T.J. Heath saw it when he looked to his left, Chris Randle when he looked to his right.
An empty locker stall, with the name Leggett above it.
The Winnipeg Blue Bombers returned to practice, Tuesday, their first since Moe Leggett tore his Achilles tendon in a playoff-clinching win over the B.C. Lions, Saturday.
“It’s tough even talking about it, man,” Heath said. “Moe plays a big part in how I play, how I attack the game. It’s a tough loss for us.”
Leggett went under the knife to repair the damage on Monday. He won’t be playing again this year.
As for repairing the hole in the Bomber defence, and in the locker-room, there isn’t a surgeon in town cut out for that.
“Oh, man — it still hasn’t even sunk all the way in, yet,” Randle said, glancing at the empty space. “I don’t know, man. It’s hard to adjust to it. He’s a huge, huge part of our scheme and what we do and how we were successful. His relationship with everyone – he’s a leader on this team.
“And most of all, he’s my friend.”
In the next man up world of professional sports, we sometimes forget that behind the facemasks, beneath the numbers covering all those pads, are people.
Yeah, Leggett was the Bombers top defensive player the last two years.
But he was also one of the most well-liked people in that room.
“We came in here in Winnipeg together,” Randle, the Berkeley, Calif., native, continued. “We started this together. I wanted him to be with me when we see this through.
“He’s going to be here with us. I mean, it’s not like he’s dead. But it’s a tough blow.”
Over on the offensive side of the room, players were lamenting the loss of Darvin Adams, the team’s leading receiver, also done for the regular season, and beyond.
But Randle and Leggett are originals, brought in at the start of the Mike O’Shea regime, four years ago.
They went 7-11 together. Then 5-13. They got a taste of the playoffs together, then felt last year’s crushing semifinal loss to B.C..
When you build something from the ground up, together, there’s a bond.
But pro football also demands you move on when a teammate goes down. Next man up.
And while some were championing a win-one-for-the-Gipper approach, Randle wasn’t going there.
“That’s not why we’re doing this,” Randle said. “We’re doing this for a bigger purpose. And we’ve been chipping at it for years. We’ve been chipping at it this whole season. We’ve been chipping at it every single week. And we’re not going to stop chipping at it until we get what we want. Everybody has bought into that. And the next man up has bought into that.
“The ship shouldn’t stop.”
Football and war analogies are way overused.
But Randle used one, comparing Leggett and Adams to fallen soldiers who sacrificed their bodies for the team.
“And we’ve got to honour that,” Randle said. “This is a brotherhood. When your brother’s down, you want to get it back for your brother.”
What happened to Leggett – he was hurt innocently enough after catching a B.C. onside kick attempt and coming down, untouched — also serves as a reminder to everybody in that room: one play can change everything, even take away the game you love.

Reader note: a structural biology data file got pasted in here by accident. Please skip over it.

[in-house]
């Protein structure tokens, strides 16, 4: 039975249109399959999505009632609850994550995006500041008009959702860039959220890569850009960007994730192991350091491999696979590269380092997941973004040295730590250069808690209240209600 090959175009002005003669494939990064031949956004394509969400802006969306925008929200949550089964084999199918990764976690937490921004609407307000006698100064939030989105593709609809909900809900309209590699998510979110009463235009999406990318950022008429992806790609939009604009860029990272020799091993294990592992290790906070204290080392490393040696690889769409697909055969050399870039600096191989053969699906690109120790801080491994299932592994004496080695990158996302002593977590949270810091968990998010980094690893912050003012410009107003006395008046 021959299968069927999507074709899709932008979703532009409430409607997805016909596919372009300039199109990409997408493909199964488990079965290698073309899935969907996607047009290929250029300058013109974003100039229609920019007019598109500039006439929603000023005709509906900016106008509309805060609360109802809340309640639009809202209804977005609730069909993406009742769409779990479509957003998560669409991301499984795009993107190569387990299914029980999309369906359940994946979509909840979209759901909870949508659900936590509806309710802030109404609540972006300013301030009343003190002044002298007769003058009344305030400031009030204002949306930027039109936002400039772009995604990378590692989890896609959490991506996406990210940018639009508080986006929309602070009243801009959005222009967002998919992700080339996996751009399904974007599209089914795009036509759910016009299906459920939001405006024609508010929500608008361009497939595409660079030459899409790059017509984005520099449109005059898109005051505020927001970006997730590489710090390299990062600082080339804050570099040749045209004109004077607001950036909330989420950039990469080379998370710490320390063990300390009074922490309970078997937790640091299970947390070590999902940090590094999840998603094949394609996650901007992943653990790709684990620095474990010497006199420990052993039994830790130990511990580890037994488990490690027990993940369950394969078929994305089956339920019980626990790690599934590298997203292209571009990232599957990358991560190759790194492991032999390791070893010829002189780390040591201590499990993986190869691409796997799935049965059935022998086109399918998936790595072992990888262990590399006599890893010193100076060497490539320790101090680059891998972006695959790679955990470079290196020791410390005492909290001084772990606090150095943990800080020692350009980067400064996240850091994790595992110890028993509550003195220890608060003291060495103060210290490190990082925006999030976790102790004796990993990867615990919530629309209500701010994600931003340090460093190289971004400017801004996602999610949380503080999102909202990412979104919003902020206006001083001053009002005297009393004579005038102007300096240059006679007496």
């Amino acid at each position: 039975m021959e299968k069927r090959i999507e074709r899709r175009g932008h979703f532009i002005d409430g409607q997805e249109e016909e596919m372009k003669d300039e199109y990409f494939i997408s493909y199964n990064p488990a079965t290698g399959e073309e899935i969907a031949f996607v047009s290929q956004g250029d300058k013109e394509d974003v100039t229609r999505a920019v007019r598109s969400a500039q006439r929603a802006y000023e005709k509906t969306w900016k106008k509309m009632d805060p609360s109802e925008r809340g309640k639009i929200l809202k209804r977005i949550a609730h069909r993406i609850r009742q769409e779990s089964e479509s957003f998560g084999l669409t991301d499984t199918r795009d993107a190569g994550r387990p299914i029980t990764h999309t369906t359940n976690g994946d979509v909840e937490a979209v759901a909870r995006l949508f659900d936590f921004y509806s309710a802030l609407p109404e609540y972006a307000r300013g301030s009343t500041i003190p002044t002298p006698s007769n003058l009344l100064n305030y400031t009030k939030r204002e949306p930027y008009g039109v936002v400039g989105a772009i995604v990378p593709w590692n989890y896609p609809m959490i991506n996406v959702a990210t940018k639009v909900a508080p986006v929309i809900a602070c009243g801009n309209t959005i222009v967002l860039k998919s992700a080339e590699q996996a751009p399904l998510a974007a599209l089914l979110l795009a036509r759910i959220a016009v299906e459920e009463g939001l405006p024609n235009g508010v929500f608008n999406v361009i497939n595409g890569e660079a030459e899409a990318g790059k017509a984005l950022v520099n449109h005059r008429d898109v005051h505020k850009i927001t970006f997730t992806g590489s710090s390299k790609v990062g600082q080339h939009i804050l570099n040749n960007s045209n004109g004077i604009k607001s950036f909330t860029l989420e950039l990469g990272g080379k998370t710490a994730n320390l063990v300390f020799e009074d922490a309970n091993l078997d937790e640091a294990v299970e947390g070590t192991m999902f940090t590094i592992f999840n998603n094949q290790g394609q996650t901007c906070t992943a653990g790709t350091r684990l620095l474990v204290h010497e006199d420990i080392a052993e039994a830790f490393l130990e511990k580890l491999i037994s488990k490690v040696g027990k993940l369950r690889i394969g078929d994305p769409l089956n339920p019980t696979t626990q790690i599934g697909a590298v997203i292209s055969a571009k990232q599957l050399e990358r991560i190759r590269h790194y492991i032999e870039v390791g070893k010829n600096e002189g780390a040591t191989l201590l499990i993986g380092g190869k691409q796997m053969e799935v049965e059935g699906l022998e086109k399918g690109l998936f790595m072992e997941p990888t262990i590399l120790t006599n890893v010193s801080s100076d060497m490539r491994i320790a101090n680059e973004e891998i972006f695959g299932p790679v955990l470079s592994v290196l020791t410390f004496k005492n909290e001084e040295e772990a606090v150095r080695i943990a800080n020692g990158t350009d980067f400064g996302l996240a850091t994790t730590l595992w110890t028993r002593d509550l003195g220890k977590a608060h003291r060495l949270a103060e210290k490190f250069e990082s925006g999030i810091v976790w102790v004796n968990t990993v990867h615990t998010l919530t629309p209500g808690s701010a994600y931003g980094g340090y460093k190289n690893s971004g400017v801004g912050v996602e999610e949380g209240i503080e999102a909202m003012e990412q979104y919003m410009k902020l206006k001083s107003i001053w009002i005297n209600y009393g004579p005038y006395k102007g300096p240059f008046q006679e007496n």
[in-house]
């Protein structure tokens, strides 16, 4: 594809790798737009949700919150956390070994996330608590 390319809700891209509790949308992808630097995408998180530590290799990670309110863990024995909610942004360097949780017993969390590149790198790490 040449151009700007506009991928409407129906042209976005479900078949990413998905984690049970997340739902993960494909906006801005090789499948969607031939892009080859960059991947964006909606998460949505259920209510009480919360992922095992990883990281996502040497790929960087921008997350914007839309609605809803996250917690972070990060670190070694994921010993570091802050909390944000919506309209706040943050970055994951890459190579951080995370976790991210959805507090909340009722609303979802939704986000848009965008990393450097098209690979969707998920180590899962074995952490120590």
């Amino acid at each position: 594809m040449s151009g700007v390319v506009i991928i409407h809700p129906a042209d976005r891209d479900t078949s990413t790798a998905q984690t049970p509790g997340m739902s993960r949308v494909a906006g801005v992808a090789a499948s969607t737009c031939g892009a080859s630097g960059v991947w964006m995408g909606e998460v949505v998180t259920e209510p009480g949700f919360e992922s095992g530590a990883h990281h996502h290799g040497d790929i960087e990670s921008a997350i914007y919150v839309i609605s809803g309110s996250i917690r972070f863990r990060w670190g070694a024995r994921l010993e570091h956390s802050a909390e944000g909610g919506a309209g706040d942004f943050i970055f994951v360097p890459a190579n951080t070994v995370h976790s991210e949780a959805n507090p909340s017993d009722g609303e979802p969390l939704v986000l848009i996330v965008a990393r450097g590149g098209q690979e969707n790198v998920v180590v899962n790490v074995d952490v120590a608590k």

“That’s the game, man,” Randle said. “You’ve got to cherish it and understand it’s a privilege to be out here.”
Heath calls it “the nature of the beast.”
“But you try not to think about those things,” Heath said. “And continue to play.”
They’ll continue, beginning Saturday in Toronto and on to the playoffs. Chipping away at what they’ve started, a few of them as many as four years ago.
Trying not to focus on the hole in the lineup, or the hole in the room.
And believing, wholeheartedly, in the next man up.
O’Shea not crying over rash of injuries
Mike O’Shea isn’t one to lament injuries, and he wasn’t taking a woe-is-me approach to the loss of a star player on both sides of the ball.
But the Bombers coach says defender Moe Leggett and receiver Darvin Adams will be missed.
“Those two guys have made a lot of plays for us,” O’Shea said. “On the personal level, both well-liked by their teammates, both fun to come to work with. They’re sort of top-notch guys, guys you like to have around and see in the locker-room every day.”
The season-ending injuries come on the heels of the loss of star defensive end Jamaal Westerman, further weakening a team that had designs on making some noise in the CFL post-season.
Until now, the Bombers have enjoyed a remarkably healthy season compared to other teams in the league.
O’Shea doesn’t feel his players will need to be picked up, emotionally, after this latest setback.
“I don’t think so,” the coach said. “It’s pro football. It’s a contact sport. All these guys understand that. They all do a very good job of separating that personal, emotional side from work. They’ll miss the guys out there… but they’ll figure out a way to keep everybody involved.”
The injuries mean opportunities for others, even if they aren’t thrilled with the way they got them.
“The players that end up slotting into those spots are excited for their opportunity,” O’Shea said. “They want to do well for the guy who’s down.”
Published at Tue, 17 Oct 2017 20:15:55 -0400